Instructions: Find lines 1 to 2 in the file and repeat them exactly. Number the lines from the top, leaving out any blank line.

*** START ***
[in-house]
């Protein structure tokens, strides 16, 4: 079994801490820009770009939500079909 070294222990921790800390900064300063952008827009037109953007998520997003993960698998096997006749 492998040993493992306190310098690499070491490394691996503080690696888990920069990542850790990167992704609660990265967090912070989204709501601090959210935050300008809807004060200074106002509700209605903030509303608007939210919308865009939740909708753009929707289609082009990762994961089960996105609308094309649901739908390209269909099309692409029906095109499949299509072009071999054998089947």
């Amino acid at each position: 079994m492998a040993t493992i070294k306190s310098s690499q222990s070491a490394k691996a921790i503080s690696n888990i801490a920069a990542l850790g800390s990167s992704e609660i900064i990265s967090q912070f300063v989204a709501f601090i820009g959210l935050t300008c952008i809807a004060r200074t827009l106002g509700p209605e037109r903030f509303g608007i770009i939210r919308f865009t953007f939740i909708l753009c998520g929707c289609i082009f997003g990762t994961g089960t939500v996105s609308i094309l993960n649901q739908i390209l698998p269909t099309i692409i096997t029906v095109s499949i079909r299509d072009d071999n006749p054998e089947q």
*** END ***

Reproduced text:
[in-house]
């Protein structure tokens, strides 16, 4: 079994801490820009770009939500079909 070294222990921790800390900064300063952008827009037109953007998520997003993960698998096997006749 492998040993493992306190310098690499070491490394691996503080690696888990920069990542850790990167992704609660990265967090912070989204709501601090959210935050300008809807004060200074106002509700209605903030509303608007939210919308865009939740909708753009929707289609082009990762994961089960996105609308094309649901739908390209269909099309692409029906095109499949299509072009071999054998089947």